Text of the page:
UNITED STATES DISTRICT COURT CENTRAL DISTRICT OF CALIFORNIA
May 26, 2011
DAV-EL LOS ANGELES, INC., ET AL.
The opinion of the court was delivered by: Present: The Honorable Dolly M. Gee, United States District Judge
VALENCIA VALLERY NOT REPORTED
Deputy Clerk Court Reporter
Attorneys Present for Plaintiff(s) Attorneys Present for Defendant(s)
None Present None Present
Proceedings: IN CHAMBERS-ORDER REMANDING CASE TO LOS ANGELES COUNTY SUPERIOR COURT
On December 11, 2009, Plaintiff Fernando Cubillas filed a class action complaint in Los Angeles County Superior Court against Defendant Dav-El Los Angeles and Does 1 through 50. On April 5, 2011, Plaintiff filed the operative second amended complaint. The second amended complaint names as defendants Dav-El Los Angeles, Dav-El San Francisco, Dav-El Transportation, Inc., Dav-El Services, Inc., Dav-El Reservation Systems, Inc., Dav-El Livery, Inc., Dav-El Worldwide, Dav-El Chauffeured Transportation Network, Dav-El Boston, and Does 7 through 50.
On April 25, 2011, Defendant Dav-El Boston, Inc. removed this action from Los Angeles County Superior Court. Dav-El Boston invokes removal jurisdiction under the Class Action Fairness Act ("CAFA"), 28 U.S.C. §§ 1332(d), 1453. Because the second amended complaint appeared on its face to fall into one of the exceptions to CAFA jurisdiction,*fn1 on May 4, 2011, the Court issued an Order to Show Cause ("OSC") why this action should not be remanded [Doc. #7].*fn2 The parties filed their responses on May 18, 2011 [Doc. ##8, 12].
Under CAFA, federal courts have subject matter jurisdiction over class action suits involving at least 100 class members where there is minimal diversity, i.e., any member of the plaintiff class is diverse from any defendant, and where the aggregate amount in controversy exceeds $5 million. See 28 U.S.C. § 1332(d)(2); United Steel, Paper & Forestry, Rubber, Mfg., Energy, Allied Indus. & Serv. Workers Int'l Union v. Shell Oil Co., 602 F.3d 1087, 1090-91 (9th Cir. 2010). CAFA provides certain exceptions to federal jurisdiction. One of these exceptions, involving a "local controversy," is relevant here:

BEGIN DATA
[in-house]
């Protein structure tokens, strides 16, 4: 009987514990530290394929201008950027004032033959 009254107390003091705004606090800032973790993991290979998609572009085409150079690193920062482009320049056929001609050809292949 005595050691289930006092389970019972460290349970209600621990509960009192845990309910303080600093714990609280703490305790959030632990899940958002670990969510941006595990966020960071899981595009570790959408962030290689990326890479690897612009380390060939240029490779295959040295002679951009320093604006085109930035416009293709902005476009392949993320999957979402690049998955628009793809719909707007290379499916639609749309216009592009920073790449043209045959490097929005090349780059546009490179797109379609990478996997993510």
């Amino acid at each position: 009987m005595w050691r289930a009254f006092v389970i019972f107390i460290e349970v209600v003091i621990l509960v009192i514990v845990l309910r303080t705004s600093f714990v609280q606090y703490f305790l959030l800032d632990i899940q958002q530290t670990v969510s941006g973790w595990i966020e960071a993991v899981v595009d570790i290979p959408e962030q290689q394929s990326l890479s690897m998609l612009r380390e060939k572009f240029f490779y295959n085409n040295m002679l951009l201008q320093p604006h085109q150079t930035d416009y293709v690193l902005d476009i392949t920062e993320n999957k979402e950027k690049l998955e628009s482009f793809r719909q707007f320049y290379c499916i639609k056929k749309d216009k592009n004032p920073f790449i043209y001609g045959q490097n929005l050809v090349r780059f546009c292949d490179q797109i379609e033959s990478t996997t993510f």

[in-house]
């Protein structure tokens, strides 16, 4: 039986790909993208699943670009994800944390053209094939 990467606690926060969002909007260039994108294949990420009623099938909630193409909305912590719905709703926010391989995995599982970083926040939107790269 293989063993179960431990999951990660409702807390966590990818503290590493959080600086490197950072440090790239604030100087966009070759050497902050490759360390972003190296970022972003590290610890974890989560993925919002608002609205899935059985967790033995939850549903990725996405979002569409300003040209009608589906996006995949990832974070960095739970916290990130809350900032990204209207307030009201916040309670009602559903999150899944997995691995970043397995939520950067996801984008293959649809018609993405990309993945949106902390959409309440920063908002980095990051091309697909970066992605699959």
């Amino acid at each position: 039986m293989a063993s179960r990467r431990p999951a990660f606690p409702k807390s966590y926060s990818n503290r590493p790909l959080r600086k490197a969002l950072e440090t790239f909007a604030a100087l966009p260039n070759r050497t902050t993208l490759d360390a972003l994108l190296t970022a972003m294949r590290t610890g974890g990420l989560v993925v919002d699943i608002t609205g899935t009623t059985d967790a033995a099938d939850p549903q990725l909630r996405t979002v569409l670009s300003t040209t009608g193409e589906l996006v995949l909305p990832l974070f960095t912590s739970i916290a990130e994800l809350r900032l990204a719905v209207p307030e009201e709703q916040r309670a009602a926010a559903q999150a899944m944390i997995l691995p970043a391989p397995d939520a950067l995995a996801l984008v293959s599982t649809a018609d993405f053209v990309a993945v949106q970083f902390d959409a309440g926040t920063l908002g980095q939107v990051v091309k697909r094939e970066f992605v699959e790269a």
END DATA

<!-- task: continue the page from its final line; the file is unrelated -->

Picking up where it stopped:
A district court shall decline to exercise jurisdiction . . .
(A)(i) over a class action in which-
(I) greater than two-thirds of the members of all proposed plaintiff classes in the aggregate are citizens of the State in which the action was originally filed;
(II) at least 1 defendant is a defendant-
(aa) from whom significant relief is sought by members of the plaintiff class;
(bb) whose alleged conduct forms a significant basis for the claims asserted by the proposed plaintiff class; and
(cc) who is a citizen of the State in which the action was originally filed; and
(III) principal injuries resulting from the alleged conduct or any related conduct of each defendant were incurred in the State in which the action was originally filed; and
(ii) during the 3-year period preceding the filing of that class action, no other class action has been filed asserting the same or similar factual allegations against any of the defendants on behalf of the same or other persons . . . .
28 U.S.C. § 1332(d)(4).